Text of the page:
Kadambari Rana is a socially conscious and motivated individual who is determined to create and be part of such systems of education which put the ‘child’ at the center of learning. After completing her B.A (Hons) Economics from St Stephens College she went on to complete an M.Sc in Economics from Cardiff University, UK. She has worked with in the corporate sector but her passion lies in education. In the year 2013, while working for Anand Automotive Ltd, Kadambari received the prestigious AIMA Young Managers Award. She has been a research Associate in Education at the Sri Aurobindo Society in Pondicherry.
Education is a continuous and organic process. Education is not limited to literacy or simple the intellectual stimulation through content but also includes emotional, psychological, physical, and spiritual awareness and growth. In terms of formal education, learning at any stage is interwoven and forages progressively into subsequent stages. In other words, learning in primary school, middle school, high school, and university are interconnected.
At each such progressive stage the learners intellectual, spiritual, physical, psychological, emotional, and social growth should simultaneously be developed for her to become an efficient, active, and contributing member of society.
Literacy on the other hand, as per the definition provided in the Indian census, is defined as “acquiring the skills of reading, writing with understanding. Anyone aged 7 or above with the ability to read and write at least in any one language is considered a literate person.’’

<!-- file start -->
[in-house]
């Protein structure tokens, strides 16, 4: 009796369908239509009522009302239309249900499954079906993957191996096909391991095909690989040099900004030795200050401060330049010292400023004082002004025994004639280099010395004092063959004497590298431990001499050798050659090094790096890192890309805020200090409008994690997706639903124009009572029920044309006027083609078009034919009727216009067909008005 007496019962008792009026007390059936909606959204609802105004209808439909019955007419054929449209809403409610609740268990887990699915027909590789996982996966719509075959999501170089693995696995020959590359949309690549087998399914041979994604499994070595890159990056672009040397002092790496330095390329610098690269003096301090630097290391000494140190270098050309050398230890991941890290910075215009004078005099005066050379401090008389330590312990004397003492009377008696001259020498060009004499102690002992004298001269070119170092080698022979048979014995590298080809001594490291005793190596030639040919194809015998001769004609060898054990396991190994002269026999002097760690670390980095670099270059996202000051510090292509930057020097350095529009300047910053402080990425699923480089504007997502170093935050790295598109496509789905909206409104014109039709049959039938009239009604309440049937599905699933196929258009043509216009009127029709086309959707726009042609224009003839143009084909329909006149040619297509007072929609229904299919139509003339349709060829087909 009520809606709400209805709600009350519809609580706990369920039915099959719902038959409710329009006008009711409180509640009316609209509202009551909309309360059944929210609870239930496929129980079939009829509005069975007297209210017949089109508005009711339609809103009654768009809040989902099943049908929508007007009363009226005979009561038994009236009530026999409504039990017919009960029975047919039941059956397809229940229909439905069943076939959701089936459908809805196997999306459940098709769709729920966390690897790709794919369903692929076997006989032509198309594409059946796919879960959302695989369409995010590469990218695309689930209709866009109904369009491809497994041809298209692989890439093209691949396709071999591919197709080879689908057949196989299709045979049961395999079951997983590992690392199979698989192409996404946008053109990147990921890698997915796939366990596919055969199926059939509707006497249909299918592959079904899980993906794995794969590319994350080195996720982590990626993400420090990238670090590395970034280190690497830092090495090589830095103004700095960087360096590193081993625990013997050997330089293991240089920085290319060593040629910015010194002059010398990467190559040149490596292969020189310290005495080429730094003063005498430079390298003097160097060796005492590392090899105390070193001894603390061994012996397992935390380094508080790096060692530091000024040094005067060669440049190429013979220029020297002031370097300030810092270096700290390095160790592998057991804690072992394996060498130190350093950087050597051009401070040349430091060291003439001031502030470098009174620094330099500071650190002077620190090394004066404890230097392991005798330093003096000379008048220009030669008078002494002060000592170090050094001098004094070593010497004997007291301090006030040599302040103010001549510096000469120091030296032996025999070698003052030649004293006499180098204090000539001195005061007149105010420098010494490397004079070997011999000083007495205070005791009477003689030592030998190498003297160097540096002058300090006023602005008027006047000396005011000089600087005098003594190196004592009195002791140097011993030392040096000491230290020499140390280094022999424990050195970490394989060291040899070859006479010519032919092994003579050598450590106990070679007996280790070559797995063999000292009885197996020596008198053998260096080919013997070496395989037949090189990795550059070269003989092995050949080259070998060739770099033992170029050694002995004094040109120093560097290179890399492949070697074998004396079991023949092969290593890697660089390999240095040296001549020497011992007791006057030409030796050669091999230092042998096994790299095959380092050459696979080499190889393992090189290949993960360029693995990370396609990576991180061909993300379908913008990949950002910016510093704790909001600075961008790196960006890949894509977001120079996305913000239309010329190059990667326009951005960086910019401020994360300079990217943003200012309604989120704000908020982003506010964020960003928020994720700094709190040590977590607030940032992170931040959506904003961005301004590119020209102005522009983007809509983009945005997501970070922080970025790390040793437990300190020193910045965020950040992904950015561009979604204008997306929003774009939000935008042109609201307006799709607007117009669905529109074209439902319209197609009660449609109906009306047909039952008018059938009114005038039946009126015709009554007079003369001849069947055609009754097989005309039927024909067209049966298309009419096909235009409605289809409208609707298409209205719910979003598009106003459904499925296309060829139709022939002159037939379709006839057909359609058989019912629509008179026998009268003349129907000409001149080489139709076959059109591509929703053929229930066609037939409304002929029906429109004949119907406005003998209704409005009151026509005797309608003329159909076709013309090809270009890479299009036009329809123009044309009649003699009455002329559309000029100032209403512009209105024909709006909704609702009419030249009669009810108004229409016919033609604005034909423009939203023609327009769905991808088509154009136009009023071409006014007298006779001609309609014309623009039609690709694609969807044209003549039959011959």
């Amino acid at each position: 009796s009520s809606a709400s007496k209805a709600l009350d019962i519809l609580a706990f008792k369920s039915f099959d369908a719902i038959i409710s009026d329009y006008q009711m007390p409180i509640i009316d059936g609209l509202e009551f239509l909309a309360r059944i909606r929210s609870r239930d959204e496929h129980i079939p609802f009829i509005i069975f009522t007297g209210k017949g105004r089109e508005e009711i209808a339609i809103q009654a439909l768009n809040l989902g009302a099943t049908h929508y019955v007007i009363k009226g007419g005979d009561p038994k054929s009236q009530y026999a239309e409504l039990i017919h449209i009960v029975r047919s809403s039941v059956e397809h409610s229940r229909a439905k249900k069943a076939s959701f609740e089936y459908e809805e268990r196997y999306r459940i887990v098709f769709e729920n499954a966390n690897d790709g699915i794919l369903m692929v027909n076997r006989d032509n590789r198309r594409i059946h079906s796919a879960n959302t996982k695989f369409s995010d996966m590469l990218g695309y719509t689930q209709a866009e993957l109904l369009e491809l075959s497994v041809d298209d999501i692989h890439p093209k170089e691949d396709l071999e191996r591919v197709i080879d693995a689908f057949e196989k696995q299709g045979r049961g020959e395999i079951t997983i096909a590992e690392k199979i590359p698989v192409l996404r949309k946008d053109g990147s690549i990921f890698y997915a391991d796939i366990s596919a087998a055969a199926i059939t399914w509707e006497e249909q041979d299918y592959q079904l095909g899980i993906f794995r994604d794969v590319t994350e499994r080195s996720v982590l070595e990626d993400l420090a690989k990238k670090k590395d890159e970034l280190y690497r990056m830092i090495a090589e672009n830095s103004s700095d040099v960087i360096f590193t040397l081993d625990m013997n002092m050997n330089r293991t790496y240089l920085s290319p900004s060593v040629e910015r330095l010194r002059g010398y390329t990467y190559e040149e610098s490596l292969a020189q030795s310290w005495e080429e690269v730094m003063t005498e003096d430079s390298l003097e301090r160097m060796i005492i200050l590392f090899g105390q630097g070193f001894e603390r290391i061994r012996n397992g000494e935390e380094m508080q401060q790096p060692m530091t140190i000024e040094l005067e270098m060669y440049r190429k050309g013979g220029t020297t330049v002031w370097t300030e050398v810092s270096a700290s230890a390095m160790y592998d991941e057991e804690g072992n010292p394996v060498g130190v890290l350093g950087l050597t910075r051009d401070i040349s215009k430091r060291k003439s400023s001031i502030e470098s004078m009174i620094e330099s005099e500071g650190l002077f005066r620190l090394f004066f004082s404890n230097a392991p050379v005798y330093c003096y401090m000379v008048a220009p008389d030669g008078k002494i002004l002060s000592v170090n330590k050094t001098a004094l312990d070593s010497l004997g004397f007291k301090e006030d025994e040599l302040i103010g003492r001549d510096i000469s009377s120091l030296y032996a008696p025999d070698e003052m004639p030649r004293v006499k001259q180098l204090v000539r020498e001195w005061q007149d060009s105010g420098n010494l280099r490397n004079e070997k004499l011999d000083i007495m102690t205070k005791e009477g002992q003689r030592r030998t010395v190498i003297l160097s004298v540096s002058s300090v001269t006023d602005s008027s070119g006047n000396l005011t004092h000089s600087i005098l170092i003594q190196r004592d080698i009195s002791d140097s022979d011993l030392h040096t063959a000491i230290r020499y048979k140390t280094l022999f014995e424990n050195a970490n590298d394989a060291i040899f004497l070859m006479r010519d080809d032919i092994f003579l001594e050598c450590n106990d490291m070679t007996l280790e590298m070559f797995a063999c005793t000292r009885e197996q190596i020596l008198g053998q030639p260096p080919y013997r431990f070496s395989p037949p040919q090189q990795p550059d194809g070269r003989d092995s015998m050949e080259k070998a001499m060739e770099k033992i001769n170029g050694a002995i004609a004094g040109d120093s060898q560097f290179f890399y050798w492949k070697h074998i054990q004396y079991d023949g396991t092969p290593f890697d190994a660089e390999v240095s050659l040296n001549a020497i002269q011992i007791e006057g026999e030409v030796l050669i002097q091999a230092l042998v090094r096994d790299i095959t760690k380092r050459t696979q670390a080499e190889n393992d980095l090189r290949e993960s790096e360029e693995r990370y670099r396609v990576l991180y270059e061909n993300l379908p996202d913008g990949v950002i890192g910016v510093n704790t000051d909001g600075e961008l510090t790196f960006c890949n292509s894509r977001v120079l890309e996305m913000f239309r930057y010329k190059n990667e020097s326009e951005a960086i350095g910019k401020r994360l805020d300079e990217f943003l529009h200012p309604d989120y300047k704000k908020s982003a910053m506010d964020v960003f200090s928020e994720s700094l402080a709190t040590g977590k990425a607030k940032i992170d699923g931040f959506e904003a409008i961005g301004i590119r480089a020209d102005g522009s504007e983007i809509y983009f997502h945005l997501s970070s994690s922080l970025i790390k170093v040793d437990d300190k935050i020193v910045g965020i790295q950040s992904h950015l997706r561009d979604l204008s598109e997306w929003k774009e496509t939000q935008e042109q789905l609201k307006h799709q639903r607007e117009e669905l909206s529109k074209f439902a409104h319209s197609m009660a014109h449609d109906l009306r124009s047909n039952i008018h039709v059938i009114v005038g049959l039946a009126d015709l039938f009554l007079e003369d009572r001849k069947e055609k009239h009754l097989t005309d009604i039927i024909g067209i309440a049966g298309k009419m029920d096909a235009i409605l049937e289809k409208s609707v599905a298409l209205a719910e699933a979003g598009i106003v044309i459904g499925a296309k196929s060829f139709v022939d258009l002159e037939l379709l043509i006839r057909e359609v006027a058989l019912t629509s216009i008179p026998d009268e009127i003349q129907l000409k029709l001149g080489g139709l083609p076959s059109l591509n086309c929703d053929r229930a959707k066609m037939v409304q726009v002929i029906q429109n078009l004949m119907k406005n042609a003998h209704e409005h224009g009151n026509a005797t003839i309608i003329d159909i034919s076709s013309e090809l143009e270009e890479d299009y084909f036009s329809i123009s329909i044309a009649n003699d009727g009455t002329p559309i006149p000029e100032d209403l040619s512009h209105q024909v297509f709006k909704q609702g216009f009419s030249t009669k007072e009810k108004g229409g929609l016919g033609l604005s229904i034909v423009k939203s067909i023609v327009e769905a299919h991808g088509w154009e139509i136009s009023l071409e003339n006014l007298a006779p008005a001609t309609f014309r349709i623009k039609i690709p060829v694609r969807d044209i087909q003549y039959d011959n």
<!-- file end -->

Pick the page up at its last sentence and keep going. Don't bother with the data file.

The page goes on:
As per the definition followed by UNESCO, three main concepts form the baseline for literacy; one the ability to read and write, two-the knowledge of a language and three- the skills needed for a person to work, communicate, and participate in society. Literacy is the steppingstone towards education.
What is The Essence of Equitable?
A gender equitable approach to personal, social, and professional life is a system where access to rights, access to opportunities, right to make decisions, right to movement and expression, right to education and right to work is not affected by the individual’s sex or the gender they relate to. Gender equitable education system empowers all sexes and genders and promotes the development of healthy and effective social and life skills.
‘’A gender equitable education approach closes skill gaps that perpetuate pay differences. Gender-equitable education systems can contribute to reductions in school-related gender-based violence and harmful practices, including child marriage and female genital mutilation. Gender-equitable education systems help keep both girls and boys in school, building prosperity for entire countries.
An education free of negative gender norms has direct benefits for boys, too. In many countries, norms around masculinity can fuel disengagement from school, child labour, gang violence and recruitment into armed groups. The need or desire to earn an income also causes boys to drop out of secondary school, as many of them believe the curriculum is not relevant to work opportunities’’, UNICEF.